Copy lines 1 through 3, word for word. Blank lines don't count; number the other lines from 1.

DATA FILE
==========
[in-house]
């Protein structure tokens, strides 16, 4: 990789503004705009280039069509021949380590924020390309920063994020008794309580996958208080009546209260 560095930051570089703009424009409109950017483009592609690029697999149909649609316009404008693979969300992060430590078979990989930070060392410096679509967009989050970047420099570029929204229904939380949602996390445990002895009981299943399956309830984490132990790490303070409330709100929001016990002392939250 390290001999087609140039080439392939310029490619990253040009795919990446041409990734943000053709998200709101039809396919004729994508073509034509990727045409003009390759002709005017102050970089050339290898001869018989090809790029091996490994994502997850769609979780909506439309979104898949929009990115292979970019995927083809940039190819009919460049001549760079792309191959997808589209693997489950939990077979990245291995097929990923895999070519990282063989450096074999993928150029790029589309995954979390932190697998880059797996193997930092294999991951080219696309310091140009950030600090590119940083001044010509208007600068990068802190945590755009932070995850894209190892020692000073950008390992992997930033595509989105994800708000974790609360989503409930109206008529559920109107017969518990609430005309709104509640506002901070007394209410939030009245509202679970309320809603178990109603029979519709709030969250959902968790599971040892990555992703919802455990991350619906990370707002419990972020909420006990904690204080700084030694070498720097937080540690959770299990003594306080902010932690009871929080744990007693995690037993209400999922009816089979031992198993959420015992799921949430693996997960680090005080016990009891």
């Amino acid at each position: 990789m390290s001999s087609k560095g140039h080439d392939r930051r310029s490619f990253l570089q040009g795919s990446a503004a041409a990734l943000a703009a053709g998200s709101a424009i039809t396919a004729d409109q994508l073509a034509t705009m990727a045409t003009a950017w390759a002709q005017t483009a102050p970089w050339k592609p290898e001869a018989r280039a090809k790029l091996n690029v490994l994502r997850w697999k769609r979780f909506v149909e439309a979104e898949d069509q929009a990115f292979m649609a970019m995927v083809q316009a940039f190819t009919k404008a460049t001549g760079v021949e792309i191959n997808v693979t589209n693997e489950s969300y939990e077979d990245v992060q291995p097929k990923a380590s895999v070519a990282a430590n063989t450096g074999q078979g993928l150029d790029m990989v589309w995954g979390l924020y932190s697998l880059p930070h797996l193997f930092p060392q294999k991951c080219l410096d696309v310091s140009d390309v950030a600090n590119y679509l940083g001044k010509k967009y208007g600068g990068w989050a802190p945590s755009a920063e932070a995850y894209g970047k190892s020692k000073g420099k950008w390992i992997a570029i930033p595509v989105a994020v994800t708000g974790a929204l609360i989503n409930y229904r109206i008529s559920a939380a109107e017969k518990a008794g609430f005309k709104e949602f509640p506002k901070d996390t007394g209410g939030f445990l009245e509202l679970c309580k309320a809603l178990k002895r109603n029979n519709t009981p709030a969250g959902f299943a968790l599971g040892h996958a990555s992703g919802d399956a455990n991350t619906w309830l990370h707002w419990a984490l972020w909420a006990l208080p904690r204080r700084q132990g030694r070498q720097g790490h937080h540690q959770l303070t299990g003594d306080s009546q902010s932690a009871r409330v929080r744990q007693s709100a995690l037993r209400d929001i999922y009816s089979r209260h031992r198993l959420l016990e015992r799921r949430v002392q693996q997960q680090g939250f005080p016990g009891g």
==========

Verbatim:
[in-house]
């Protein structure tokens, strides 16, 4: 990789503004705009280039069509021949380590924020390309920063994020008794309580996958208080009546209260 560095930051570089703009424009409109950017483009592609690029697999149909649609316009404008693979969300992060430590078979990989930070060392410096679509967009989050970047420099570029929204229904939380949602996390445990002895009981299943399956309830984490132990790490303070409330709100929001016990002392939250 390290001999087609140039080439392939310029490619990253040009795919990446041409990734943000053709998200709101039809396919004729994508073509034509990727045409003009390759002709005017102050970089050339290898001869018989090809790029091996490994994502997850769609979780909506439309979104898949929009990115292979970019995927083809940039190819009919460049001549760079792309191959997808589209693997489950939990077979990245291995097929990923895999070519990282063989450096074999993928150029790029589309995954979390932190697998880059797996193997930092294999991951080219696309310091140009950030600090590119940083001044010509208007600068990068802190945590755009932070995850894209190892020692000073950008390992992997930033595509989105994800708000974790609360989503409930109206008529559920109107017969518990609430005309709104509640506002901070007394209410939030009245509202679970309320809603178990109603029979519709709030969250959902968790599971040892990555992703919802455990991350619906990370707002419990972020909420006990904690204080700084030694070498720097937080540690959770299990003594306080902010932690009871929080744990007693995690037993209400999922009816089979031992198993959420015992799921949430693996997960680090005080016990009891």
């Amino acid at each position: 990789m390290s001999s087609k560095g140039h080439d392939r930051r310029s490619f990253l570089q040009g795919s990446a503004a041409a990734l943000a703009a053709g998200s709101a424009i039809t396919a004729d409109q994508l073509a034509t705009m990727a045409t003009a950017w390759a002709q005017t483009a102050p970089w050339k592609p290898e001869a018989r280039a090809k790029l091996n690029v490994l994502r997850w697999k769609r979780f909506v149909e439309a979104e898949d069509q929009a990115f292979m649609a970019m995927v083809q316009a940039f190819t009919k404008a460049t001549g760079v021949e792309i191959n997808v693979t589209n693997e489950s969300y939990e077979d990245v992060q291995p097929k990923a380590s895999v070519a990282a430590n063989t450096g074999q078979g993928l150029d790029m990989v589309w995954g979390l924020y932190s697998l880059p930070h797996l193997f930092p060392q294999k991951c080219l410096d696309v310091s140009d390309v950030a600090n590119y679509l940083g001044k010509k967009y208007g600068g990068w989050a802190p945590s755009a920063e932070a995850y894209g970047k190892s020692k000073g420099k950008w390992i992997a570029i930033p595509v989105a994020v994800t708000g974790a929204l609360i989503n409930y229904r109206i008529s559920a939380a109107e017969k518990a008794g609430f005309k709104e949602f509640p506002k901070d996390t007394g209410g939030f445990l009245e509202l679970c309580k309320a809603l178990k002895r109603n029979n519709t009981p709030a969250g959902f299943a968790l599971g040892h996958a990555s992703g919802d399956a455990n991350t619906w309830l990370h707002w419990a984490l972020w909420a006990l208080p904690r204080r700084q132990g030694r070498q720097g790490h937080h540690q959770l303070t299990g003594d306080s009546q902010s932690a009871r409330v929080r744990q007693s709100a995690l037993r209400d929001i999922y009816s089979r209260h031992r198993l959420l016990e015992r799921r949430v002392q693996q997960q680090g939250f005080p016990g009891g």